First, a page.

Misery is based on a book of the same name. In it,an author named Paul Sheldon (James Caan),has just finished writing his latest book up at his cabin. It’s just a tradition he has. On his way back,he gets into a car accident while driving through a blizzard. He’s rescue by Annie Wilkes (Kathy Bates). She tells him it’s an honor to have him recover in her home. Things seem to be looking up. But it’s a Stephen King novel so the good feeling won’t last long. Turns out Annie is an obsessed fan. “I’m your #1 fan,” she says. Annie is not as sweet of an admirer as she seems. She’s none to pleased when she reads Sheldon’s latest novel and her favorite character is killed off. Misery Chastain has been the main character in a series of books by Sheldon. He wants to move on artistically,so he kills her off. This sets Annie off. She literally holds Sheldon prisoner in her house while he recovers and forces him to rewrite the book to her liking.

This material could have easily been over the top and campy. But the two lead stars (who are the only characters on screen for 99% of the movie) make this a wonderfully entertained claustrophoic thriller. Kathy Bates,always a joy to watch on screen,is wonderfully menacing as Annie. She won an Oscar for her performance,the only actor to win for a performance in a King adaptation. She plays both the sweet and dark sides of her character perfectly. The scene that really solidifies her performance is the famous one where she hobbles Caan while he’s in bed. So scary! I want to give a little credit to James Caan too. His performance doesn’t get talked about a lot because his role isn’t as showy. But he’s very convincing as the terrified author. One of the cool things is that he’s not a stupid character. He actually comes up with some bright ideas to try to escape. We really feel for him in that terrible situation. Finally,there’s a really sold supporting performance from Richard Farnsworth as the town sheriff. He isn’t on screen for long,but he’s rock solid.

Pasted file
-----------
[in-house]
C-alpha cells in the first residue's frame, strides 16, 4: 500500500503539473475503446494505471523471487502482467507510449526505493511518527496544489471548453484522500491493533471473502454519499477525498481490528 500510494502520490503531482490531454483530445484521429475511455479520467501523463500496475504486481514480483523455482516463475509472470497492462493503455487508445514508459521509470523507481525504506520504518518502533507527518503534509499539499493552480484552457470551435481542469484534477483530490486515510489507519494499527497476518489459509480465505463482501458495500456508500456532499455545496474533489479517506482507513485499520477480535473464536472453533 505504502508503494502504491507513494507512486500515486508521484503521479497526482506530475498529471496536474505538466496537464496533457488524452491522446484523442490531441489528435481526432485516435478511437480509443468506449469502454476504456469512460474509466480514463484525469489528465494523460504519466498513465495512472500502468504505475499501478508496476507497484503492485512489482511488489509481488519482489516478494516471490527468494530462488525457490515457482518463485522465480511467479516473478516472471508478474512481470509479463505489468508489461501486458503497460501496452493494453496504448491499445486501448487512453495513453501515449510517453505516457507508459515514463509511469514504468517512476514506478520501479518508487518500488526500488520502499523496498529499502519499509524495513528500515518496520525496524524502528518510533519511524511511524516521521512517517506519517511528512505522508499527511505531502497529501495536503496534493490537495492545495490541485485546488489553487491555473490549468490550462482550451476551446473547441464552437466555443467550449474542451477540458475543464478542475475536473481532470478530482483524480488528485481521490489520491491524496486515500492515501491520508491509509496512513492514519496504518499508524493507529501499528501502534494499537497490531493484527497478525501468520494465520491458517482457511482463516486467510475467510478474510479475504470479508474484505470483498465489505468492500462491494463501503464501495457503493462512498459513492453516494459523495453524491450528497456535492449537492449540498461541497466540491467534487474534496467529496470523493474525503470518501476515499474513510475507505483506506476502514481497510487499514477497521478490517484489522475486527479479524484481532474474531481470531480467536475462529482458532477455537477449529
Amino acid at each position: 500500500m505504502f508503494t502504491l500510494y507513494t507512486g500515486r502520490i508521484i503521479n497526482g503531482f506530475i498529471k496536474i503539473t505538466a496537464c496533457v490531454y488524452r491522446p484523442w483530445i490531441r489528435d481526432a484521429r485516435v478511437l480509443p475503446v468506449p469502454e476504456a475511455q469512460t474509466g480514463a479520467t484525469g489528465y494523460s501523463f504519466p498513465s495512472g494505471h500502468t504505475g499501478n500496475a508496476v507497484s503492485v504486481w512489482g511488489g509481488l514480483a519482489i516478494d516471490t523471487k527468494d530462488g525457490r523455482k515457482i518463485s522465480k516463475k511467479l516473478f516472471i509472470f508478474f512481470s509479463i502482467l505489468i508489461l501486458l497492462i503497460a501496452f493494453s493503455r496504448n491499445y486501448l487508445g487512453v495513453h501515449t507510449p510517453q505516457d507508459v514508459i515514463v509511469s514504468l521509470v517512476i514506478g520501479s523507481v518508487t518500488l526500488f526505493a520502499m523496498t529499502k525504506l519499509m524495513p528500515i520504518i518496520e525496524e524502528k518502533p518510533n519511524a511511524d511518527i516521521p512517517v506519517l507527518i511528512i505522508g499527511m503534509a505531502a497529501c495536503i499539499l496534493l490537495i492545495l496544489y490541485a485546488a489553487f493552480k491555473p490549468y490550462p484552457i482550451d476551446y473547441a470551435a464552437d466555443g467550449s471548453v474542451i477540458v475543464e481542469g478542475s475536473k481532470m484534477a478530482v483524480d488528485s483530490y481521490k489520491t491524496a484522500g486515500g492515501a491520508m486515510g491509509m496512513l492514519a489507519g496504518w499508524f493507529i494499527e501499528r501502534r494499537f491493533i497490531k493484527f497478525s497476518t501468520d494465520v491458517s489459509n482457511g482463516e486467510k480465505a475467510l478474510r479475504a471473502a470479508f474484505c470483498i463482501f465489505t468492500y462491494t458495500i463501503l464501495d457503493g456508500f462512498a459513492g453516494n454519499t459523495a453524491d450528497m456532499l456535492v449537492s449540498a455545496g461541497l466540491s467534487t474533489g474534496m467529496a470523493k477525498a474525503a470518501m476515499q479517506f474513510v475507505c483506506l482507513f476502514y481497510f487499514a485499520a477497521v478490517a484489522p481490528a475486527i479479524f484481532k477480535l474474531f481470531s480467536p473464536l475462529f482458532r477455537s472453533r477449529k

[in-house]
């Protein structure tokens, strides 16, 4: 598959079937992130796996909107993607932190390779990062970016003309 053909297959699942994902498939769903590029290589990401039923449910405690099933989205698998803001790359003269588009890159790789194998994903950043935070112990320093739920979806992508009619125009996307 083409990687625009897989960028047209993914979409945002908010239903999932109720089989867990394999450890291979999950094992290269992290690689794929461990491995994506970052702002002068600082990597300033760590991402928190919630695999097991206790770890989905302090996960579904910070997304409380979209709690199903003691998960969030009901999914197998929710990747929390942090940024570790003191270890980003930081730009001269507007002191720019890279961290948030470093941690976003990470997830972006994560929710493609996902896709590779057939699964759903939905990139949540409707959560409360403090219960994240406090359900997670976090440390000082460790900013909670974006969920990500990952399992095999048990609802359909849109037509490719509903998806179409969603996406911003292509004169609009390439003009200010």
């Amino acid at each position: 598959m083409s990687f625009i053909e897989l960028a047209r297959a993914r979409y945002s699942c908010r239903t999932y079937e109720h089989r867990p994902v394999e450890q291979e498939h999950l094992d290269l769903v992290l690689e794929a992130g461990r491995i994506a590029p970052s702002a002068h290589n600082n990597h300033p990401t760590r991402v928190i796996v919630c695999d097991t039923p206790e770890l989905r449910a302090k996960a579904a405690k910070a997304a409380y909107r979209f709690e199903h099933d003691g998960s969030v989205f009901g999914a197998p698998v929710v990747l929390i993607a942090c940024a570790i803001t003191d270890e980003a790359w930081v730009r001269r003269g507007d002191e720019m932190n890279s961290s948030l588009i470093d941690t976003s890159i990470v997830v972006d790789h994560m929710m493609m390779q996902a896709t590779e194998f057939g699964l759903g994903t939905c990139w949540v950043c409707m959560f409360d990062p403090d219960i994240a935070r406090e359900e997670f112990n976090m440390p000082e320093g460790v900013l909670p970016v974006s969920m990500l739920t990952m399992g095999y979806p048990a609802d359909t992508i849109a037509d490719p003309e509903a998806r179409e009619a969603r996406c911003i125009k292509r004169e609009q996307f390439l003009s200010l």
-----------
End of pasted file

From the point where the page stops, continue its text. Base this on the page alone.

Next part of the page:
Misery is one of the best adaptations of a Stephen King material on screen. It ranks up there with Carrie and The Shawshank Redemption. It was directed by Rob Reiner,who also directed Stand By Me (another King adaptation) and my favorite romantic comedy of all-time: When Harry Met Sally. One of the things that makes Misery really interesting too is that it was based on interactions King had with his fans. What a great idea for a story! Misery is worth a look,especially to see Kathy Bates in her Oscar-winning performance. I also recommend checking out another performance of hers in a Stephen King adaptation: Dolores Claiborne. It doesn’t get as much attention,but it’s fantastic!